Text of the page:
- ELISA Types
- ELISA Principle
- ELISA Advantages
- ELISA Terms
- ELISA Reagents
- ELISA Detection Strategies
- ELISA History
- ELISA Device
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What is ELISA
What is ELISA? Enzyme-linked immunosorbent assay (ELISA)
Enzyme-linked immunosorbent assay (ELISA), also known as an enzyme immunoassay (EIA), is a biochemical technique used mainly in immunology to detect the presence of an antibody or an antigen in a sample. The ELISA has been used as a diagnostic tool in medicine and plant pathology, as well as a quality-control check in various industries,such as ELISA application in food industry. In simple terms, in ELISA, an unknown amount of antigen is affixed to a surface, and then a specific antibody is applied over the surface so that it can bind to the antigen. This antibody is linked to an enzyme, and in the final step a substance is added that the enzyme can convert to some detectable signal, most commonly a colour change in a chemical substrate.
What is being tested using ELISA assay?
If a protein with multiple epitopes is being detected, a sandwich assay is a good choice. It usually requires two antibodies that react with different epitopes. However, if the molecule has multiple repeating epitopes, it is possible in a sandwich assay to use the same antibody for both capture and detection. Alternatively, if there is a supply of the analyte to be detected in pure form that can absorb effectively to a microwell, then one can set up a competitive assay in which the purified analyte is immobilized and analyte in the sample competes with the immobilized analyte for binding to labeled antibody. In this case it is essential to titrate the antibody so that it is limiting, or else the assay sensitivity will be lowered.
Polystyrene will bind a wide variety of proteins in an increasing amount depending on their concentration in the coating solution. The specific and optimal amount needs to be determined for each protein, but some general observations have been made for antibodies. Medium to low binding plates bind typically up to 100 - 200 ng of IgG/cm2 while high binding plates typically can bind up to 400 - 500 ng of IgG/cm2. In addition to proteins, polystyrene plates will absorb peptides generally of 15 - 20 amino acids in length. In order to achieve strong binding, a peptide will need both hydrophobic and hydrophilic interactions. Typically a drawback to adsorbing peptides directly is that they tend to have few epitopes, and if these are involved in interaction with the plastic, it will be difficult for an antibody to bind to them. One alternative is to attach the peptide to a larger protein through a spacer arm that provides some distance between the peptide and the protein, allowing the antibody to interact with the peptide.
An organism such as bacterial or viral assays that detect whole organisms can also use sandwich assays with the same antibody for both capture and detection. If the target molecule is small or consists of a single epitope, a modification of the formats described above is needed. Small molecules by themselves either do not adsorb well to a solid phase, or may be masked by the blocking protein added. However, small molecules can often be attached to larger proteins which provide a means to attach the desired epitope to a solid phase in a configuration that allows the epitope to be bound by an antibody.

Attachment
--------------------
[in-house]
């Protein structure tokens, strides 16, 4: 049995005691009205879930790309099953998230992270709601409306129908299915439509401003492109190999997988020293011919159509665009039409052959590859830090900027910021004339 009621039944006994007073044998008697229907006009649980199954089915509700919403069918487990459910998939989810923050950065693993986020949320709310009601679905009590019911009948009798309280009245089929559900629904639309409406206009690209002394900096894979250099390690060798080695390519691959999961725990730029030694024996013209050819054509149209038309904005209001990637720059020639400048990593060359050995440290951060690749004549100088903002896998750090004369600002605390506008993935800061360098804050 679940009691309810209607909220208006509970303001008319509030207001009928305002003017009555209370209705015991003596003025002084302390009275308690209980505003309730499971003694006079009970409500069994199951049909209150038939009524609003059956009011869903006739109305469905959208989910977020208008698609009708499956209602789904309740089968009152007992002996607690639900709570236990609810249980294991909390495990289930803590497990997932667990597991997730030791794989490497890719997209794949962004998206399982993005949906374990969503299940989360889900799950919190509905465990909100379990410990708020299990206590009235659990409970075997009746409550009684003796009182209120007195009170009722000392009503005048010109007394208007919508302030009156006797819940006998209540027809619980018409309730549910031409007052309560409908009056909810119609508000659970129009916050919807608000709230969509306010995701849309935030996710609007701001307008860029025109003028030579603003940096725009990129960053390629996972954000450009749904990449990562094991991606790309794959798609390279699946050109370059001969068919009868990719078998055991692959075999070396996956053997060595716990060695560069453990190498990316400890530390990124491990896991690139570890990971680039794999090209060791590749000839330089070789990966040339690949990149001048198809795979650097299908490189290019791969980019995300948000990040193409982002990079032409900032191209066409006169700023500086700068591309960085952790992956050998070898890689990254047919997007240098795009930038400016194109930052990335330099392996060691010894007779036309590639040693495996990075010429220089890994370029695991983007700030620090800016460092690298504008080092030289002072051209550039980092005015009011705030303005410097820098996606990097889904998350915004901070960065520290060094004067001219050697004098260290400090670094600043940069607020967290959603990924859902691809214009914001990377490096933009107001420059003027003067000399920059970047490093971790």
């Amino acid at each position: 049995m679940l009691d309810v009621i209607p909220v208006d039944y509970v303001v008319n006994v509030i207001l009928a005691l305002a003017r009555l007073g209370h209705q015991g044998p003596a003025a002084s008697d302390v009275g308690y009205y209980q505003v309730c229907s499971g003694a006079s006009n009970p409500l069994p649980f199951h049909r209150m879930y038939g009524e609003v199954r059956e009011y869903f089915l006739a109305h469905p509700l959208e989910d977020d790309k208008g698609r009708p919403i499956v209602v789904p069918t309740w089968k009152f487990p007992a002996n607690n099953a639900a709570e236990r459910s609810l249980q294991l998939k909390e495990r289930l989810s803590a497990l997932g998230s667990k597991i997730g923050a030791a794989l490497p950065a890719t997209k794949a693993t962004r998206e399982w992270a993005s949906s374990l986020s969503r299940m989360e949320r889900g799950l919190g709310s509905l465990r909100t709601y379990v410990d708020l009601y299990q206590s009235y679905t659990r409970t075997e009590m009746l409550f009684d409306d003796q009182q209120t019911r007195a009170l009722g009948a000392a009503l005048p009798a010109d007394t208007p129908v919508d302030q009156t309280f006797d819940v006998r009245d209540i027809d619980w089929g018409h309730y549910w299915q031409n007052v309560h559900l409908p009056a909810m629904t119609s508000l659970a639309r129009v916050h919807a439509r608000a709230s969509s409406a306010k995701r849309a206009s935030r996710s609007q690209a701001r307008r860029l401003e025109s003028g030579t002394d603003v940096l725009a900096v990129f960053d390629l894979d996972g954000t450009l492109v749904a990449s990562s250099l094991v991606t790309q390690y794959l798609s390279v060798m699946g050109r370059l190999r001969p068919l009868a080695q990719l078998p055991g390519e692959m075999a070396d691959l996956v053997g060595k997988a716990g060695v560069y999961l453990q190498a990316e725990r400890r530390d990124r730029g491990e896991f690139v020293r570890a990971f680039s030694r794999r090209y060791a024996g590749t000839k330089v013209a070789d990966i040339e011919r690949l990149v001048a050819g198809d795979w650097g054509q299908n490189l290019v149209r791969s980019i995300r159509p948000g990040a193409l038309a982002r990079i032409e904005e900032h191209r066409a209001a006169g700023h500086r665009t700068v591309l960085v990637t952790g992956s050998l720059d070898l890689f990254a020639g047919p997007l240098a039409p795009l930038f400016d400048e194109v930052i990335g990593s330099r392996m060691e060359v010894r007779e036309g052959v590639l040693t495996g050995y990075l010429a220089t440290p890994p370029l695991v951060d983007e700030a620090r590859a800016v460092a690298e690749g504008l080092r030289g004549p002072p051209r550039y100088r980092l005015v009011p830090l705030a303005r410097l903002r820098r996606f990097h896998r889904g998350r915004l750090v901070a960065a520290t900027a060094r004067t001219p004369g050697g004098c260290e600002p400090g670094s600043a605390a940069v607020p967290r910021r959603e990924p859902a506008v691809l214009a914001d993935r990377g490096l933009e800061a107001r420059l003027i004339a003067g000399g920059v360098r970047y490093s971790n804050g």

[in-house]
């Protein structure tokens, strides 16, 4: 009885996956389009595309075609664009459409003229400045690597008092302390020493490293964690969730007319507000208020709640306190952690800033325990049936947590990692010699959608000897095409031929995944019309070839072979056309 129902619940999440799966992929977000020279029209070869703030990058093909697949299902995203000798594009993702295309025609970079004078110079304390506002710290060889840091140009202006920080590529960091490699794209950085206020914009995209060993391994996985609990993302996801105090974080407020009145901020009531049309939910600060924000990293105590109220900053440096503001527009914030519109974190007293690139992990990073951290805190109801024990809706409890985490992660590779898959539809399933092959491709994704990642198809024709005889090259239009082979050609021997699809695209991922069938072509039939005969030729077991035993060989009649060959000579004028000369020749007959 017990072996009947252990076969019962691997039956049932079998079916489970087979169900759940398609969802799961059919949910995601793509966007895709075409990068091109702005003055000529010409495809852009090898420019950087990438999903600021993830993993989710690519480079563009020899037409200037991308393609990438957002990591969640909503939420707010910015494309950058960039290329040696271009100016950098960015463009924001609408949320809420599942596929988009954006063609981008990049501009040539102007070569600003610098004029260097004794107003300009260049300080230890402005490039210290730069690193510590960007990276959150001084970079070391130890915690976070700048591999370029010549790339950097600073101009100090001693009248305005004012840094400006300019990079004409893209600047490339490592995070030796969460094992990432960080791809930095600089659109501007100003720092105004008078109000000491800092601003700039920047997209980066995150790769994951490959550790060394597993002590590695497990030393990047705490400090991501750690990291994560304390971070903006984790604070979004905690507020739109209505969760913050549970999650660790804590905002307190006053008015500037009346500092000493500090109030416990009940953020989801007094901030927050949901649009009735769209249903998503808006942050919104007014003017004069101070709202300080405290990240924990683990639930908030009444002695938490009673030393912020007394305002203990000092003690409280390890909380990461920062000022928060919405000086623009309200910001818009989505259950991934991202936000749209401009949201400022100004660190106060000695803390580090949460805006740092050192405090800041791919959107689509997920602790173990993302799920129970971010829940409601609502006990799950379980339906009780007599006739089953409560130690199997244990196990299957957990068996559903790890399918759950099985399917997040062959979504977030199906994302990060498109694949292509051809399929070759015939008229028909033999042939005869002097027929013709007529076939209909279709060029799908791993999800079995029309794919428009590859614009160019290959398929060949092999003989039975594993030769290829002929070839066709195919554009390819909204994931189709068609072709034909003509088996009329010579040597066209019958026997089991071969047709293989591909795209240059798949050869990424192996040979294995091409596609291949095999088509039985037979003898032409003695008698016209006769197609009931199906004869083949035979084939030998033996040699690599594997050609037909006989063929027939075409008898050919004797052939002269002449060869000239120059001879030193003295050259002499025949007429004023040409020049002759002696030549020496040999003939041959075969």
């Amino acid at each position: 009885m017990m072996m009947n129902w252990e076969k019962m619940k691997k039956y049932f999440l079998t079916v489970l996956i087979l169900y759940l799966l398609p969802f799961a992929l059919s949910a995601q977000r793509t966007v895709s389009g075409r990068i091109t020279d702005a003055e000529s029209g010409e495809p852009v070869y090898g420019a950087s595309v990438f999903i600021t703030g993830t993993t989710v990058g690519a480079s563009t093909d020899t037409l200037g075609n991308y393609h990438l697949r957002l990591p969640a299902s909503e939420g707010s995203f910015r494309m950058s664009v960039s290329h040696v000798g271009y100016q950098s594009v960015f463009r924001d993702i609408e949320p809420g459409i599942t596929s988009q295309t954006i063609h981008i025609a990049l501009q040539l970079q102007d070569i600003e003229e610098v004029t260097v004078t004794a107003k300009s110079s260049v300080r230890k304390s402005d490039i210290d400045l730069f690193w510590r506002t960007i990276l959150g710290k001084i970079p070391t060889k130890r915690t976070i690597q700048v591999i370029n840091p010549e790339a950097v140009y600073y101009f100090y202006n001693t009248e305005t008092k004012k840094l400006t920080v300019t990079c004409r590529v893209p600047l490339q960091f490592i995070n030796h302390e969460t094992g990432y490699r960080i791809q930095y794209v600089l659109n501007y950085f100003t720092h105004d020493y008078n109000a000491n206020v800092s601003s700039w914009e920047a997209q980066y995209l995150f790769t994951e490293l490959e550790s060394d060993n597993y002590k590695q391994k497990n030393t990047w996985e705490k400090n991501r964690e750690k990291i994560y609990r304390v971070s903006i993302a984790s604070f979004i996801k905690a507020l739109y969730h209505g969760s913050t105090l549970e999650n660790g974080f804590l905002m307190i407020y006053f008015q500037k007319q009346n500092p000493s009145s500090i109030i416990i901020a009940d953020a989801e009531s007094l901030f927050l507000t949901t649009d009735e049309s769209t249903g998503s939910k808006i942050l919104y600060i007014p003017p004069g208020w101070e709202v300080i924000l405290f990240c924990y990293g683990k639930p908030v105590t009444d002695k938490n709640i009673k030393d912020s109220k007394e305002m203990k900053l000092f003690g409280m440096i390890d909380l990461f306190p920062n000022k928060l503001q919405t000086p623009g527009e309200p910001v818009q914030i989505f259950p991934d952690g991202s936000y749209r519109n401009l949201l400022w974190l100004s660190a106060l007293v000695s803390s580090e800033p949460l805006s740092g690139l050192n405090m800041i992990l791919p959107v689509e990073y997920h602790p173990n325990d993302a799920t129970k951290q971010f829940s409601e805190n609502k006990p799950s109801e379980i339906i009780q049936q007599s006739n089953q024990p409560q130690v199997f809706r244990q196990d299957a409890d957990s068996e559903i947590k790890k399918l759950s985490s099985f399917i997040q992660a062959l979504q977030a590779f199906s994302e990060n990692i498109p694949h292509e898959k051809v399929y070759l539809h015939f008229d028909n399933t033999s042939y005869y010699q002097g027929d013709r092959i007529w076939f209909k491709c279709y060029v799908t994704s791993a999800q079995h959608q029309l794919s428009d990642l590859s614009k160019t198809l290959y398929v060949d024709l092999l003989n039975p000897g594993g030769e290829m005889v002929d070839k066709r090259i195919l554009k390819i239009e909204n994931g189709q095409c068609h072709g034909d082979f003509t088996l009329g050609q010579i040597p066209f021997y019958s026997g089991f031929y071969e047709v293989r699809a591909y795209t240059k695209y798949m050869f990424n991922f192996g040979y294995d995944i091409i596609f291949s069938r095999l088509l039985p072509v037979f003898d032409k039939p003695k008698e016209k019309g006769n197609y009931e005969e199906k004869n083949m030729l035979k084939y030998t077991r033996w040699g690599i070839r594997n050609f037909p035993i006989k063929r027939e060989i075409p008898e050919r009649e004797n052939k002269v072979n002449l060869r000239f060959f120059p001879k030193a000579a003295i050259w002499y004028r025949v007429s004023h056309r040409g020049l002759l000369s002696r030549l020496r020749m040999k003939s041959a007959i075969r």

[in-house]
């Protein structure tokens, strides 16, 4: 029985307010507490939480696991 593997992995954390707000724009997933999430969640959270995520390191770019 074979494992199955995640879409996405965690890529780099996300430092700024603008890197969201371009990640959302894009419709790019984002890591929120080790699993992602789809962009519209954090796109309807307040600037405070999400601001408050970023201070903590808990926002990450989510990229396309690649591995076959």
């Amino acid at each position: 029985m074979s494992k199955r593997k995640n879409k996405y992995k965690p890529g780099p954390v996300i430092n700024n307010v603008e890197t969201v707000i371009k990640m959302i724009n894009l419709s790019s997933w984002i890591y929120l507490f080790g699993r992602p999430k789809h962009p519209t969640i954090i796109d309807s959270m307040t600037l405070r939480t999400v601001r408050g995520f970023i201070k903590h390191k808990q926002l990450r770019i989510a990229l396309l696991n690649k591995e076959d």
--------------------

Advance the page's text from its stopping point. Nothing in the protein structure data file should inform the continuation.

Carbohydrates and heavily glycosylated proteins do not adsorb well to polystyrene by the forces described above because they have very little ability to participate in hydrophobic interactions. Membrane proteins released from cells and maintained in solution by detergents are also not adsorbed well in the presence of detergents. Covalent linkage or reduction of the detergent concentration are the best means for attaching these proteins. In fact, covalent linkage can be performed in the presence of detergents such as Tween-20 and Triton X-100.
What is ELISA Mechanism?
Performing an ELISA involves at least one antibody with specificity for a particular antigen. The sample with an unknown amount of antigen is immobilized on a solid support (usually a polystyrene microtiter plate, see in detail in the section of ELISA device) either non-specifically (via adsorption to the surface) or specifically (via capture by another antibody specific to the same antigen, in a "sandwich" ELISA). After the antigen is immobilized, the detection antibody is added, forming a complex with the antigen. The detection antibody can be covalently linked to an enzyme, or can itself be detected by a secondary antibody that is linked to an enzyme through bioconjugation. The part of antibody incubation of ELISA is similar with that of western blot. Between each step, the plate is typically washed with a mild detergent solution to remove any proteins or antibodies that are not specifically bound. After the final wash step, the plate is developed by adding an enzymatic substrate to produce a visible signal, which indicates the quantity of antigen in the sample.
What is ELISA Worth?
Traditional ELISA typically involves chromogenic reporters and substrates that produce some kind of observable color change to indicate the presence of antigen or analyte. Newer ELISA-like techniques utilize fluorogenic, electrochemiluminescent, and real-time PCR reporters to create quantifiable signals. These new reporters can have various advantages including higher sensitivities and multiplexing. In technical terms, newer assays of this type are not strictly ELISAs, as they are not "enzyme-linked" but are instead linked to some non-enzymatic reporter. However, given that the general principles in these assays are largely similar, they are often grouped in the same category as ELISAs.
Learn More about ELISA
- ELISA History
- ELISA Types
- ELSIA Principle
- ELISA Advantages
- ELISA terms
- ELISA reagents
- ELISA device